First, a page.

But the fire alarm tells us that it’s socially okay to react to the fire. It promises us with certainty that we won’t be embarrassed if we now proceed to exit in an orderly fashion.

It seems to me that this is one of the cases where people have mistaken beliefs about what they believe, like when somebody loudly endorsing their city’s team to win the big game will back down as soon as asked to bet. They haven’t consciously distinguished the rewarding exhilaration of shouting that the team will win, from the feeling of anticipating the team will win.

When people look at the smoke coming from under the door, I think they think their uncertain wobbling feeling comes from not assigning the fire a high-enough probability of really being there, and that they’re reluctant to act for fear of wasting effort and time. If so, I think they’re interpreting their own feelings mistakenly. If that was so, they’d get the same wobbly feeling on hearing the fire alarm, or even more so, because fire alarms correlate to fire less than does smoke coming from under a door. The uncertain wobbling feeling comes from the worry that others believe differently, not the worry that the fire isn’t there. The reluctance to act is the reluctance to be seen looking foolish, not the reluctance to waste effort. That’s why the student alone in the room does something about the fire 75% of the time, and why people have no trouble reacting to the much weaker evidence presented by fire alarms.

 


 

It’s now and then proposed that we ought to start reacting later to the issues of Artificial General Intelligence (background here), because, it is said, we are so far away from it that it just isn’t possible to do productive work on it today.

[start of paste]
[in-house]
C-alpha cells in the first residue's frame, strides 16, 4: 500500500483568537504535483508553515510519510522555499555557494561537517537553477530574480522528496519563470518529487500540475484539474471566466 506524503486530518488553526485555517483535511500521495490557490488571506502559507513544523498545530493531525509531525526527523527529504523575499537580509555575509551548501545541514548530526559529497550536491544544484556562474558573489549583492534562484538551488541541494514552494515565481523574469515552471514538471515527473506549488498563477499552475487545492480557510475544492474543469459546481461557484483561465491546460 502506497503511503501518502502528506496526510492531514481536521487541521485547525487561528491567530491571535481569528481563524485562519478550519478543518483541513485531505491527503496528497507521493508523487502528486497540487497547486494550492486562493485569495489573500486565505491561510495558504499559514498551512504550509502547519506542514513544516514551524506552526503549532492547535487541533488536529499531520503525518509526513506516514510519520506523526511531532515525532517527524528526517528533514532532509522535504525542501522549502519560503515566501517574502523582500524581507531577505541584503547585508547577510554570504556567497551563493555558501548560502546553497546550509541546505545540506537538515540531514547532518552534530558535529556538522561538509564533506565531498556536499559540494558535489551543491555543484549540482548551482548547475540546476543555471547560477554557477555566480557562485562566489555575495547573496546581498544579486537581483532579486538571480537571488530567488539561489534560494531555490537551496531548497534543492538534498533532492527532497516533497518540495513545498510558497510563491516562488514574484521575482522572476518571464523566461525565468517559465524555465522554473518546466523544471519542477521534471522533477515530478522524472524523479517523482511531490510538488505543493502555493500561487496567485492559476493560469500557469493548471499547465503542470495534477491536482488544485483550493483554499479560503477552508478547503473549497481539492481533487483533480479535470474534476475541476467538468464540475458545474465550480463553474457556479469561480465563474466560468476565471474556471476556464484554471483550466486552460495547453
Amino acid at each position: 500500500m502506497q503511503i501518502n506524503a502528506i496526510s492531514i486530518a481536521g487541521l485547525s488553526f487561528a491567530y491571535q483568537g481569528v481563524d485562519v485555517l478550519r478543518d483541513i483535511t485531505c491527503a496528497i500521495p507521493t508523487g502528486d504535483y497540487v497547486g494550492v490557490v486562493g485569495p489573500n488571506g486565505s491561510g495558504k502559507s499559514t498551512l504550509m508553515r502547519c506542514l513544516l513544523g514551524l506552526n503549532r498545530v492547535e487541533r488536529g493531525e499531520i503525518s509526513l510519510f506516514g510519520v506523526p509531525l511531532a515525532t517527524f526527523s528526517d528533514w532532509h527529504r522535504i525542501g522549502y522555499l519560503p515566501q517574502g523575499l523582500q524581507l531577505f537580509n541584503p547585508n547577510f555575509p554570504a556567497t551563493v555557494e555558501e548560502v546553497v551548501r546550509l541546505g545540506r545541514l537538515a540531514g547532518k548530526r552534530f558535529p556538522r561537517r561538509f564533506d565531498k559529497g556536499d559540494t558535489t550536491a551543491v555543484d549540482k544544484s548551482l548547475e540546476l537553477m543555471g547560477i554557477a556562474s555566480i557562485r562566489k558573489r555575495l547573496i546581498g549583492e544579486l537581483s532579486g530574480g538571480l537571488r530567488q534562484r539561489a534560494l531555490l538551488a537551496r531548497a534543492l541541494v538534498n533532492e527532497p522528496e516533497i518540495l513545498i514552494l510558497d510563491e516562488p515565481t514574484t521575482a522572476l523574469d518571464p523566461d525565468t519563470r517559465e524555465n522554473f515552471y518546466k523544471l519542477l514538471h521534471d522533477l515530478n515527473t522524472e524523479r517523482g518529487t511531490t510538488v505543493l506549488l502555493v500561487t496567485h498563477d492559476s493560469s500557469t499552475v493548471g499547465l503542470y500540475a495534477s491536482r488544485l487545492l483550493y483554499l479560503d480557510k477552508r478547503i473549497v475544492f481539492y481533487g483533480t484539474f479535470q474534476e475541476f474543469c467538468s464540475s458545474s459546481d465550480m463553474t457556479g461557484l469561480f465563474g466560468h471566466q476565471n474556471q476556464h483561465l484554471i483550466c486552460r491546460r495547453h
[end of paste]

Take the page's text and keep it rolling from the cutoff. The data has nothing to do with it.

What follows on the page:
(For direct argument about there being things doable today, see: Soares and Fallenstein (2014/2017); Amodei, Olah, Steinhardt, Christiano, Schulman, and Mané (2016); or Taylor, Yudkowsky, LaVictoire, and Critch (2016).)

(If none of those papers existed or if you were an AI researcher who’d read them but thought they were all garbage, and you wished you could work on alignment but knew of nothing you could do, the wise next step would be to sit down and spend two hours by the clock sincerely trying to think of possible approaches. Preferably without self-sabotage that makes sure you don’t come up with anything plausible; as might happen if, hypothetically speaking, you would actually find it much more comfortable to believe there was nothing you ought to be working on today, because e.g. then you could work on other things that interested you more.)

(But never mind.)

So if AGI seems far-ish away, and you think the conclusion licensed by this is that you can’t do any productive work on AGI alignment yet, then the implicit alternative strategy on offer is: Wait for some unspecified future event that tells us AGI is coming near; and then we’ll all know that it’s okay to start working on AGI alignment.